Noodles! There is a Japanese noodle type for every occasion — a hot bowl of ramen on a cold day; a refreshing slurp of chilled soba in the summer; or some satisfying tempura udon for your weekday lunch. It’s all delicious!
In this article, we will take a brief look at ALL of the different types of Japanese noodles.
I will be focusing on the actual noodle type, not the different dishes that can be made with it. For example, udon is a type of noodle, while yaki udon is simply a dish made with udon.
There are a lot articles online that are a bit misinformed / confused, and list things like udon and yaki-udon as different noodle types.
I hope to clear up some of the confusion. Let’s get started!
The Big 3 Japanese Noodle Types – Ramen, Udon, and Soba
The three most popular noodle types in Japan are ramen, udon, and soba. Combined together, there are nearly 100,000 ramen/udon/soba restaurants in Japan! (according to Tabelog). Let’s take a brief look at each one.
Ramen noodles (中華麺)
Ramen is easily the most popular of all Japanese noodle types.
Japanese vs English names
In Japan, the actual noodles are technically referred to as “Chinese noodles” or chuuka-men (中華麺). The term “ramen” (らーめん／ラーメン / 拉麺) simply refers to the popular dish made with these noodles (i.e. Chinese noodles + soup + toppings).
In Western countries, the noodles are usually not called “Chinese noodles”, but instead “ramen noodles”. This can lead to some confusion, as the noodles are actually used to make many dishes other than ramen.
Types of ramen noodle dishes
The most popular dish made with “ramen noodles” (i.e. Chinese Noodles) is, of course, ramen. It consists of noodles in a flavoured broth with various toppings. The most common flavours are miso ramen, shoyu ramen (soy sauce), tonkotsu ramen (pork bone), and shio ramen (salt).
Another very popular dish made with “ramen noodles” is yakisoba (stir fried noodles). It is not made with soba (i.e. buckwheat) noodles, as the name may imply.
Some other common Japanese dishes made with “ramen noodles” include tsukemen (dipping noodles), hiyashi chuukamen (chilled noodles), Okinawa soba, champon, and sara udon. Yes, “sara udon” uses ramen noodles, not udon noodles. It’s all very confusing!
Ramen noodle Ingredients
Ramen noodles are typically made with wheat flour, water, salt, and an alkaline solution known as kansui. The kansui is what gives the noodles it’s unique yellow color, and bouncy texture. Some restaurants/manufacturers may also add eggs to the mix. There are no official standards for ramen noodles, so they can come in a variety of length, thickness, and wavyness depending on the shop.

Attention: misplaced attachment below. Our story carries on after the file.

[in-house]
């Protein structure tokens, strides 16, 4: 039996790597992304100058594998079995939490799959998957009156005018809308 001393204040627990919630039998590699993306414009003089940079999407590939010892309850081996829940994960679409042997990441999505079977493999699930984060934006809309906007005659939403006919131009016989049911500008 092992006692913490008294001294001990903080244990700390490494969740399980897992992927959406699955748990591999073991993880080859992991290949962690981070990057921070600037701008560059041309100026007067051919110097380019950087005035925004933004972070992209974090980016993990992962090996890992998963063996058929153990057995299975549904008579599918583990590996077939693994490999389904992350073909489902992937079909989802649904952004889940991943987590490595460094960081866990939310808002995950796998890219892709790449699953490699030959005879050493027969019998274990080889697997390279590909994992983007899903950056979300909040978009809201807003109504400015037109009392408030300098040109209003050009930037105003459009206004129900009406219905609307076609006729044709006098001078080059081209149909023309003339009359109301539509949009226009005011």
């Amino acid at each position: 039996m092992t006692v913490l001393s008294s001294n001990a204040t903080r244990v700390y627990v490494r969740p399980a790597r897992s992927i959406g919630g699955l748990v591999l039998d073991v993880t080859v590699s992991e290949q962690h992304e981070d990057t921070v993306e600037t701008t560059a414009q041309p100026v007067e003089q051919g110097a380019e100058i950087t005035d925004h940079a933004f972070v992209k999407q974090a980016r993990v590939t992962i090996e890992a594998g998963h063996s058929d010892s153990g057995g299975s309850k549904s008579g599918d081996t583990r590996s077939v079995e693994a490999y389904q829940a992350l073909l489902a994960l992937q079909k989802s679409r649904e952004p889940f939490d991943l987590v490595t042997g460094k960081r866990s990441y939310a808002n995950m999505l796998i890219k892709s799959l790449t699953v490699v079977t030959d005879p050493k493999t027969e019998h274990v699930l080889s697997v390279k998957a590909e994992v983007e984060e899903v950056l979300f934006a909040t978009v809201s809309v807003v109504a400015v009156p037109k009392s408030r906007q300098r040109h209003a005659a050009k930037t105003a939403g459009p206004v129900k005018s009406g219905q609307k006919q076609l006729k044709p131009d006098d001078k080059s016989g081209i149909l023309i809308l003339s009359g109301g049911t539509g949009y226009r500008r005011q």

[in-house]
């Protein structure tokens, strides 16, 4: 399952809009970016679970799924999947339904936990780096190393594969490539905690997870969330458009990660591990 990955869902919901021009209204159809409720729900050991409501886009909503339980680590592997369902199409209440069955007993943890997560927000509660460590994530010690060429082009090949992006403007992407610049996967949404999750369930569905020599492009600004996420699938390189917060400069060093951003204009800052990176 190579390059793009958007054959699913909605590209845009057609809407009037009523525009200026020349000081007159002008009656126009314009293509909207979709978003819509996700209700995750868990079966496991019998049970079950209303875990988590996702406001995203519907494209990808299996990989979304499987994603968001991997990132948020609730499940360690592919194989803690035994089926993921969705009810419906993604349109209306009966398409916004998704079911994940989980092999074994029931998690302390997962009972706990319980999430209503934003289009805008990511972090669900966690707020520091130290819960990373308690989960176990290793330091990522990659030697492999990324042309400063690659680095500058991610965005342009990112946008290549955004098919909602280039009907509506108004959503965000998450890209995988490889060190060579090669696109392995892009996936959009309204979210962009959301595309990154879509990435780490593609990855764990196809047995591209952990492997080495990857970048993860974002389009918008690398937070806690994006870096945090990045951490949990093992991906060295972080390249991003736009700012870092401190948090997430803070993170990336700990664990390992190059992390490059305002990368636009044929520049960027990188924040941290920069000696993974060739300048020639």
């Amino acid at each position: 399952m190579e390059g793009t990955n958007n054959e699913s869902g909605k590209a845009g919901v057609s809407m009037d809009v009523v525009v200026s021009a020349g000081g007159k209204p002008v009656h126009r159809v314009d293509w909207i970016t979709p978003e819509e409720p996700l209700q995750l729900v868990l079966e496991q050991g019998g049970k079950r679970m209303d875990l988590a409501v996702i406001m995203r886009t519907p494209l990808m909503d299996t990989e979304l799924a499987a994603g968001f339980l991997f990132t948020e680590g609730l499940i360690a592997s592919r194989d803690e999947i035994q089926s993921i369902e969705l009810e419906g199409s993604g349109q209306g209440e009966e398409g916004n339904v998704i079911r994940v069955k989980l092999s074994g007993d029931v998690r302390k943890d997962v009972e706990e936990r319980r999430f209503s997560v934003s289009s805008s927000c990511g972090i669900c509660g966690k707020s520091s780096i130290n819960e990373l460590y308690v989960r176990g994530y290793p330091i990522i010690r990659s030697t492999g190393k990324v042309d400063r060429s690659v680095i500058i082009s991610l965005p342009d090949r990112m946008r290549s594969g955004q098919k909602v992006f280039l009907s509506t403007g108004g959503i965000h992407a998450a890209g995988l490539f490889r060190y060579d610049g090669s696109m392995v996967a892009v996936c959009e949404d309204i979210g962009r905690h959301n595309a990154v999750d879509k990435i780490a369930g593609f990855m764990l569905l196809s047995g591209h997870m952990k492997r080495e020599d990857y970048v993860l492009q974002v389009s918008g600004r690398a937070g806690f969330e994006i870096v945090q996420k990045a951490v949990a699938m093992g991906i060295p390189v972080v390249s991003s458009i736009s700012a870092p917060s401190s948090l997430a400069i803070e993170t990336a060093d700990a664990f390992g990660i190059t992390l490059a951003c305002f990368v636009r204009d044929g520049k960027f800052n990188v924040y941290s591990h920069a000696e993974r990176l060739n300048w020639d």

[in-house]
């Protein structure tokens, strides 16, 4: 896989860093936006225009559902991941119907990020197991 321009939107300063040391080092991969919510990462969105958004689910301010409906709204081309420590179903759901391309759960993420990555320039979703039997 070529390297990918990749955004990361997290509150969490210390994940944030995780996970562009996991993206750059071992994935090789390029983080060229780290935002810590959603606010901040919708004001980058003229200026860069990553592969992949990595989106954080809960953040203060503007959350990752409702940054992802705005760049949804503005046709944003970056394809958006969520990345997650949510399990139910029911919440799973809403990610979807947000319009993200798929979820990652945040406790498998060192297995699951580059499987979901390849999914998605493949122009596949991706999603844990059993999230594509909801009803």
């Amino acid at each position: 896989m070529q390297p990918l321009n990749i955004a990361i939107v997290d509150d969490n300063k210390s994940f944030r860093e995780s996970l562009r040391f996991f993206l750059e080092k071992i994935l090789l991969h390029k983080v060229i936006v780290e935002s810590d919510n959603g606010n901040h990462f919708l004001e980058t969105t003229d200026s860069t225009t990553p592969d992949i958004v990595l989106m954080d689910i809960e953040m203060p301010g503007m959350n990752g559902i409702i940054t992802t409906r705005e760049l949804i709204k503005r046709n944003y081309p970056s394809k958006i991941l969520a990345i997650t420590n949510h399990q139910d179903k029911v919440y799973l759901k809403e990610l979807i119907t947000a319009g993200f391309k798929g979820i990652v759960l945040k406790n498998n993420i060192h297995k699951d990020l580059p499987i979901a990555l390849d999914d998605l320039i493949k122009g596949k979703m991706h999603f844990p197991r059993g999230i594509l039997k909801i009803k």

Udon edges out soba as the second overall most popular type of Japanese noodle. It is considered the oldest of all Japanese noodle types; it can be served hot or cold, and is eaten all year round.
Types of udon
The most popular type of udon is sanuki udon from Kagawa prefecture. When you think of udon, you are probably thinking of sanuki udon.
It is a thicker (~3mm), transparent white noodle that is best known for having a chewy texture, strong elasticity, and a smooth feeling when eating.
There are hundreds of other different types of udon, with many regions in Japan having their own specialty. Some other popular ones include Inaniwa udon, Goto udon, Mizusawa udon, Kishimen and Himi udon.
Some common dishes made with udon include kake udon (noodles in soup), curry udon, bukakke udon, zaru udon (chilled udon on bamboo platter), and yaki udon (stir fried udon).
Udon noodles are simply made of wheat flour, water, and salt.
Many regions throughout Japan have their own unique variation of udon, and may add a couple additional ingredients.
Soba is the most nutritious of the big three Japanese noodle types thanks to its use of buckwheat flour.
In Japanese, the word “soba”（蕎麦) literally means buckwheat. It is also often used as a generic term for “noodles”. For example, yaki-soba and Okinawa soba are both actually made with ramen noodles (中華麺), not buckwheat soba noodles.
The full name for Japanese buckwheat noodles is actually soba-kiri (そばきり／蕎麦切り).
Soba noodles are made of buckwheat flour, water, and sometimes a binding ingredient (called tsunagi in Japanese).
Since buckwheat flour by itself is very difficult to knead and stretch into noodles without falling apart, an extra binding ingredient is often used to make dough stick together.
The most common binding ingredient is plain wheat flour. Some popular non-wheat based binding ingredients include egg, yam, seaweed (funori), mugwort and burdock roots.
Types of soba
Soba is commonly categorized by the percentage of buckwheat flour used. For example, juwari soba（十割蕎麦）refers to noodles made with 100% buckwheat flour. The popular ni-hachi soba （二八蕎麦）refers to noodles made with 80% buckwheat flour and 20% binding ingredient (tsunagi).
Sometimes, soba is also categorized by the type of buckwheat flour used (i.e. from which part of the buckwheat grain). Sarashina soba（更科そば） refers to soba noodles made with the most inner part of the grain. Other common types include middle/2nd flour soba (二番粉そば）, and whole grain soba.
Soba is commonly served as a hot or cold dish.
The most basic kake soba（かけ蕎麦）is simply soba noodles in a hot broth. It can have different names depending on toppings added. Some popular variations include kitsune soba (fried tofu), tanuki soba (tempura bits), and tempura soba (various types of tempura).
A popular cold soba dish is zaru soba（ざる蕎麦）, which is chilled soba noodles served on a bamboo platter with a dipping sauce.
The most popular of all soba dishes is toshikoshi soba (New Year’s soba). It can actually be any type of soba dish that is served on New Year’s Eve. For example, in Tokyo it is usually tempura soba (with shrimp tempura).
Soba is actually more popular than udon in the eastern part of Japan, while udon is more popular in the west. This is due to climate differences which traditionally made growing wheat more suitable in the west, and buckwheat in the east. These days, a lot of flour is imported.
16 other types of Japanese noodles
Other than the big three, there are plenty of other Japanese noodle types you may, or may not have heard of. Here are 16 of them.